Ain’t It the Truth?
Here’s how I first heard it:
“This is the transcript of a radio conversation of a US naval ship with Canadian authorities off the coast of Newfoundland in October, 1995. Radio conversation released by Chief of Naval Operations 10–10–95.
Americans: Please divert your course 15 degrees to the North to avoid a collision.
Canadians: Recommend you divert YOUR course 15 degrees to the South to avoid a collision.
Americans: This is the Captain of a US Navy ship. I say again, divert YOUR course.
Canadians: No. I say again, you divert YOUR course.
Americans: This is the aircraft carrier USS Lincoln, the second largest ship in the United States’ Atlantic Fleet. We are accompanied by three destroyers, three cruisers and numerous support vessels. I demand that YOU change your course 15 degrees north, that’s one five degrees north, or countermeasures will be undertaken to ensure the safety of this ship.
Canadians: This is a lighthouse. Your call.”
Okay, okay — turns out that this is, although entertaining, an “urban legend” — a story repeated so often that it “has to be the truth.” But it isn’t.
We’ve been living in a storm of lies begun 4 years ago with, as I recall, claims about the size of the President’s crowd at his inauguration, followed by uncertainties about the size of his hand and other sizes. We’ve been drenched in lies so regularly, and for so long, the lies have morphed into urban legend, and urban legends have filled the news cycle as if they’re facts.
Admittedly, how truth gets defined depends heavily on who’s reporting it. I trust MSNBC and CNN. I distrust Fox News. Social media offers the chance for vast connectedness; that’s a gift. But it is also stuffed with nonsense and ungrounded claims. It feels like we’re all just making it up.
Well, doctors Tony Fauci and Mike Saag aren’t making it up. They give us the facts about, for example, COVID-19’s source and symptoms. They confront the realities: 300,000 dead, and counting. They promise that vaccines are safe and we believe them because they’re truth-tellers.
Then there’s “mother’s truth.” Act responsibly. Don’t seduce. Admit your errors. Don’t lie. My mother thought truth was more than words. Misbehaving with my friends and saying nothing about it when I got home was, as she described it, “living a lie.” Mother wanted truth-actors.
Some truth is hard. News of a global environment melting in front of our eyes strikes me as hard truth. The escalating suicide rate of young Americans is a hard truth. I remember the voices of two doctors, separated by a decade, who checked my test results and began their conversations with me, “I’m sorry, Mary….” Truth isn’t always easy or comfortable.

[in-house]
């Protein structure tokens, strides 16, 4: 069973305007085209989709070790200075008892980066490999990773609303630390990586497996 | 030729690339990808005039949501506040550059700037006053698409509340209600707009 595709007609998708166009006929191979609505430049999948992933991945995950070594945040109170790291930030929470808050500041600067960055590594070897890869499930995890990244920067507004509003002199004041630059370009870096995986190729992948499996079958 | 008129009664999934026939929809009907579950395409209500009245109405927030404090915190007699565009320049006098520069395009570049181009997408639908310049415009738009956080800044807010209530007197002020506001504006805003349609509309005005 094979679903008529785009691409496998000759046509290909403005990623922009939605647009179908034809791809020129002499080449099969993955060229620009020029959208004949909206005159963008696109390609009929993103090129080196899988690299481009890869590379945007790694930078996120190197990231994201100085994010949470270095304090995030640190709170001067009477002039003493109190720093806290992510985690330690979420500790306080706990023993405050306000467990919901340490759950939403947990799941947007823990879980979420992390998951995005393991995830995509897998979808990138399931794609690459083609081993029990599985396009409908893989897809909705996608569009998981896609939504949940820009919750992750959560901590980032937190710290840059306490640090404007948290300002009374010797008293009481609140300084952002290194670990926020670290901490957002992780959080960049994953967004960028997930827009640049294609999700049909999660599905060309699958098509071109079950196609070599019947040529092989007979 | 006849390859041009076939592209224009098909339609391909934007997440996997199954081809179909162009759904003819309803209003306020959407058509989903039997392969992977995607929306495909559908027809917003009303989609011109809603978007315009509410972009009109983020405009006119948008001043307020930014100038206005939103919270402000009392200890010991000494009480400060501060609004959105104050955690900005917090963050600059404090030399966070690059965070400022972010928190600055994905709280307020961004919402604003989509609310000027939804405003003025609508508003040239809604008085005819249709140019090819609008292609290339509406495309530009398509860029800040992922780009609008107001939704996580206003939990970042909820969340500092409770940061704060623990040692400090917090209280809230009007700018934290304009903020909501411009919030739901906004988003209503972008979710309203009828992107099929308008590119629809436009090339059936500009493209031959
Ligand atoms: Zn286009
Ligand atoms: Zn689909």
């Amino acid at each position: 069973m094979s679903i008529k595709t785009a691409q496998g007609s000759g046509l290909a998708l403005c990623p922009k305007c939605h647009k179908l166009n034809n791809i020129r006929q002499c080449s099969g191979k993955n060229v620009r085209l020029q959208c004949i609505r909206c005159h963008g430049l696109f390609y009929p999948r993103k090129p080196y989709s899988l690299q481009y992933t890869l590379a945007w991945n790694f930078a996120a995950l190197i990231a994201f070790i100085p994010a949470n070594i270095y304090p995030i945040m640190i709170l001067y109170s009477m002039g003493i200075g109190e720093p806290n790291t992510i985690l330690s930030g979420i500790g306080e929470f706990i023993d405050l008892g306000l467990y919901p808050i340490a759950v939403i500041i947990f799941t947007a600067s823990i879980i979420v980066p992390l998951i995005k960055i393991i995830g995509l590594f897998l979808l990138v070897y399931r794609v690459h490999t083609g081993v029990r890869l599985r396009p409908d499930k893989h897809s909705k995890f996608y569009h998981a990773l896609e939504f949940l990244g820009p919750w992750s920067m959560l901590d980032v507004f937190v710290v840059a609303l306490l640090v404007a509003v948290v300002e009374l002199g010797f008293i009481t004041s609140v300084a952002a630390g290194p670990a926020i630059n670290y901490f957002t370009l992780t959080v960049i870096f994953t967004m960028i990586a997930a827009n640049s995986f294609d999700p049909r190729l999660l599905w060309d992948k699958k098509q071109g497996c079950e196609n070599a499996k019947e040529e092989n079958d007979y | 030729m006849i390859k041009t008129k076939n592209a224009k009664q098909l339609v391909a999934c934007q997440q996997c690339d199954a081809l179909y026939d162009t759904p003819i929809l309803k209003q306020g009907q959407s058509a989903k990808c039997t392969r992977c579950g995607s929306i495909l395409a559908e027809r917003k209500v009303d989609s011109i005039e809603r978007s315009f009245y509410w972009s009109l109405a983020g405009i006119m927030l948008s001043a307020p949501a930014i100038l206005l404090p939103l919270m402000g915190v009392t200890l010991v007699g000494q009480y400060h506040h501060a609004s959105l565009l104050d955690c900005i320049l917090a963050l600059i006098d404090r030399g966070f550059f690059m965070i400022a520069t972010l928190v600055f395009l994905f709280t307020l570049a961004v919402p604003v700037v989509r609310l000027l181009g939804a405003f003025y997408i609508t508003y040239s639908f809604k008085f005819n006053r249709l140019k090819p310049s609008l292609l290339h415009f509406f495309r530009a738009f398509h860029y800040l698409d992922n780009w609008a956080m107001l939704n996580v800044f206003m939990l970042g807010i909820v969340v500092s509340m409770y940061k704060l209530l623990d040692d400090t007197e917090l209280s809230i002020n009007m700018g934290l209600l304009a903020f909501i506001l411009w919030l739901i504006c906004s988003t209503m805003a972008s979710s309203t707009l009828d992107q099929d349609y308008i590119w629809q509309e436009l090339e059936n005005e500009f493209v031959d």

Some truth is embarrassing. I was raised Republican. I checked every Republican box and keynoted a Republican convention. Republican “leaders” now saying nothing of Trump’s delusions are — thank you, mother — living a lie. They’re gagged by the fear that a Trump loyalist will jump into their next primary. They’d rather live a lie than risk his wrath. Apart from, believe it or not, Mitt Romney, they are an embarrassment.
I’ve wondered lately, Why didn’t we stop Trump’s incessant lying? I think the answer is, We didn’t know how. We were unprepared as a nation to have our White House so brutally violated that we stood by in shock, paralyzed by our own inability to find a common American voice that would tell the truth and have people believe it. If we ever again get a Liar in Chief, I think folks wiser (and younger) than I will be ready to act. They’ll be less intimidated by a bully’s tactics. They’ll not suffer our paralysis. Pollyanna thinking? Maybe…but maybe not.
And I’m encouraged to believe that the truth matters more than ever when I read about the Kansas City Star’s self-assessment. This grand old paper that “prides itself on holding power to account” spent months analyzing decades of its own coverage of Kansas City’s Black community. In the end the paper’s editor wrote that his “reporters were frequently sickened by what they found — decades of coverage that depicted Black Kansas [citizens] as criminals living in a crime-laden world. They felt shame at what was missing: the achievements, aspirations and milestones of an entire population routinely overlooked, as if Black people were invisible.” His conclusion: The Star, like many newspapers we read, was a “white newspaper produced by white reporters and editors for white readers and advertisers.”
These are hard truths told as baby steps toward addressing systemic racism. I laud the Star for its apology and for its commitment to concrete recommendations that will add up to change. It makes me hopeful, and brings to mind the words of that old spiritual, “His truth is marching on.” Maybe, after all, it is.